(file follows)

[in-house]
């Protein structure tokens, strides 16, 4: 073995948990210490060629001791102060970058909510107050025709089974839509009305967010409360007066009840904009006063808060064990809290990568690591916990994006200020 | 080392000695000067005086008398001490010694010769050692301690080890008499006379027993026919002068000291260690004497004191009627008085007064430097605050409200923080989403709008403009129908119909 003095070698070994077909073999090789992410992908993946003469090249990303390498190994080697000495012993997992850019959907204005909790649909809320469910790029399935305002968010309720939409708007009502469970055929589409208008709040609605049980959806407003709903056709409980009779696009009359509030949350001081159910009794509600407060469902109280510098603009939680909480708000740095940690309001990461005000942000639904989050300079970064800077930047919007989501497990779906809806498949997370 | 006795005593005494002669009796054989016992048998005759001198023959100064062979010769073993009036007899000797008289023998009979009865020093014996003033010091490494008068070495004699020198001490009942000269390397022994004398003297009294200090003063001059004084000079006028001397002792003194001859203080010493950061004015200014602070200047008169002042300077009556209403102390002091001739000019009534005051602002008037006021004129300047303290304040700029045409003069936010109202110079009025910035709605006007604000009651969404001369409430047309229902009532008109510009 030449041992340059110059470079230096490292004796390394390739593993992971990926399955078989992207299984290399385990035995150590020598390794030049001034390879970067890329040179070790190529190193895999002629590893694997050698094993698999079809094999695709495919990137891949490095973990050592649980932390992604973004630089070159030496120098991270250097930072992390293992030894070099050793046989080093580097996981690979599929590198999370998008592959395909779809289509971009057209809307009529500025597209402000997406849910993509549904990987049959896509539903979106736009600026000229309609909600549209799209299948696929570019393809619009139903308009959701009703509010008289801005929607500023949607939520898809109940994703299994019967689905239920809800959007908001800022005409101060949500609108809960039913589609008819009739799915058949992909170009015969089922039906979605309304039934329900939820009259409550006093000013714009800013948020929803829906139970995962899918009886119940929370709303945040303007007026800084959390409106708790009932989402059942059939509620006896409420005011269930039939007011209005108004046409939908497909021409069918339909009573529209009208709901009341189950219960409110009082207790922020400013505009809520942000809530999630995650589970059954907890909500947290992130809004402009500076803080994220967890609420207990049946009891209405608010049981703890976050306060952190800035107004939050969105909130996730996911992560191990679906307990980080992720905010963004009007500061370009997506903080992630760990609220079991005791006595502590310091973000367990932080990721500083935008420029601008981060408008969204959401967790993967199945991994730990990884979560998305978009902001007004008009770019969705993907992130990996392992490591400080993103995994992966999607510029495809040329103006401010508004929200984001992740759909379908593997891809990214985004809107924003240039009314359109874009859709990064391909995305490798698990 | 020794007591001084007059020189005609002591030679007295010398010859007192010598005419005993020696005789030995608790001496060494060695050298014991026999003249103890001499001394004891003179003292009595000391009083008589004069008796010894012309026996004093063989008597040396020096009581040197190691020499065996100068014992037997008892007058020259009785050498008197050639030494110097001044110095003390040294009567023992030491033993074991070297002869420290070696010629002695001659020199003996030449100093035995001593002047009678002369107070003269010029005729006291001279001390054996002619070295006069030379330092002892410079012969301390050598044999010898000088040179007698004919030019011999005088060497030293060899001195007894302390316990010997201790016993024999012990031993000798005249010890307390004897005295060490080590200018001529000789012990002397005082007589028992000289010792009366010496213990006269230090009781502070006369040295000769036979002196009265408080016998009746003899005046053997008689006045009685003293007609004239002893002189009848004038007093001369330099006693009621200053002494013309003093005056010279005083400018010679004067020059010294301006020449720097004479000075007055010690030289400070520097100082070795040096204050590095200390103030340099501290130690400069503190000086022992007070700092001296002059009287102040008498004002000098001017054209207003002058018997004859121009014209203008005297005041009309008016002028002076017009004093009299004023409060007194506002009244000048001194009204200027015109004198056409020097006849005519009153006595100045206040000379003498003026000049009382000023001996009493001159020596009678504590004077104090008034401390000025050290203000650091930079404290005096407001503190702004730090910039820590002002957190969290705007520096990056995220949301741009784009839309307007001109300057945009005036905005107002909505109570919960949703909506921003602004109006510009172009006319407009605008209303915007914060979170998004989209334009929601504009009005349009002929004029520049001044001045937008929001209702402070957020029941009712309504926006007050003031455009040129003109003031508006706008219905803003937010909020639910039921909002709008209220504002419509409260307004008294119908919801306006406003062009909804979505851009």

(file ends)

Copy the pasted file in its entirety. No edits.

[in-house]
């Protein structure tokens, strides 16, 4: 073995948990210490060629001791102060970058909510107050025709089974839509009305967010409360007066009840904009006063808060064990809290990568690591916990994006200020 | 080392000695000067005086008398001490010694010769050692301690080890008499006379027993026919002068000291260690004497004191009627008085007064430097605050409200923080989403709008403009129908119909 003095070698070994077909073999090789992410992908993946003469090249990303390498190994080697000495012993997992850019959907204005909790649909809320469910790029399935305002968010309720939409708007009502469970055929589409208008709040609605049980959806407003709903056709409980009779696009009359509030949350001081159910009794509600407060469902109280510098603009939680909480708000740095940690309001990461005000942000639904989050300079970064800077930047919007989501497990779906809806498949997370 | 006795005593005494002669009796054989016992048998005759001198023959100064062979010769073993009036007899000797008289023998009979009865020093014996003033010091490494008068070495004699020198001490009942000269390397022994004398003297009294200090003063001059004084000079006028001397002792003194001859203080010493950061004015200014602070200047008169002042300077009556209403102390002091001739000019009534005051602002008037006021004129300047303290304040700029045409003069936010109202110079009025910035709605006007604000009651969404001369409430047309229902009532008109510009 030449041992340059110059470079230096490292004796390394390739593993992971990926399955078989992207299984290399385990035995150590020598390794030049001034390879970067890329040179070790190529190193895999002629590893694997050698094993698999079809094999695709495919990137891949490095973990050592649980932390992604973004630089070159030496120098991270250097930072992390293992030894070099050793046989080093580097996981690979599929590198999370998008592959395909779809289509971009057209809307009529500025597209402000997406849910993509549904990987049959896509539903979106736009600026000229309609909600549209799209299948696929570019393809619009139903308009959701009703509010008289801005929607500023949607939520898809109940994703299994019967689905239920809800959007908001800022005409101060949500609108809960039913589609008819009739799915058949992909170009015969089922039906979605309304039934329900939820009259409550006093000013714009800013948020929803829906139970995962899918009886119940929370709303945040303007007026800084959390409106708790009932989402059942059939509620006896409420005011269930039939007011209005108004046409939908497909021409069918339909009573529209009208709901009341189950219960409110009082207790922020400013505009809520942000809530999630995650589970059954907890909500947290992130809004402009500076803080994220967890609420207990049946009891209405608010049981703890976050306060952190800035107004939050969105909130996730996911992560191990679906307990980080992720905010963004009007500061370009997506903080992630760990609220079991005791006595502590310091973000367990932080990721500083935008420029601008981060408008969204959401967790993967199945991994730990990884979560998305978009902001007004008009770019969705993907992130990996392992490591400080993103995994992966999607510029495809040329103006401010508004929200984001992740759909379908593997891809990214985004809107924003240039009314359109874009859709990064391909995305490798698990 | 020794007591001084007059020189005609002591030679007295010398010859007192010598005419005993020696005789030995608790001496060494060695050298014991026999003249103890001499001394004891003179003292009595000391009083008589004069008796010894012309026996004093063989008597040396020096009581040197190691020499065996100068014992037997008892007058020259009785050498008197050639030494110097001044110095003390040294009567023992030491033993074991070297002869420290070696010629002695001659020199003996030449100093035995001593002047009678002369107070003269010029005729006291001279001390054996002619070295006069030379330092002892410079012969301390050598044999010898000088040179007698004919030019011999005088060497030293060899001195007894302390316990010997201790016993024999012990031993000798005249010890307390004897005295060490080590200018001529000789012990002397005082007589028992000289010792009366010496213990006269230090009781502070006369040295000769036979002196009265408080016998009746003899005046053997008689006045009685003293007609004239002893002189009848004038007093001369330099006693009621200053002494013309003093005056010279005083400018010679004067020059010294301006020449720097004479000075007055010690030289400070520097100082070795040096204050590095200390103030340099501290130690400069503190000086022992007070700092001296002059009287102040008498004002000098001017054209207003002058018997004859121009014209203008005297005041009309008016002028002076017009004093009299004023409060007194506002009244000048001194009204200027015109004198056409020097006849005519009153006595100045206040000379003498003026000049009382000023001996009493001159020596009678504590004077104090008034401390000025050290203000650091930079404290005096407001503190702004730090910039820590002002957190969290705007520096990056995220949301741009784009839309307007001109300057945009005036905005107002909505109570919960949703909506921003602004109006510009172009006319407009605008209303915007914060979170998004989209334009929601504009009005349009002929004029520049001044001045937008929001209702402070957020029941009712309504926006007050003031455009040129003109003031508006706008219905803003937010909020639910039921909002709008209220504002419509409260307004008294119908919801306006406003062009909804979505851009």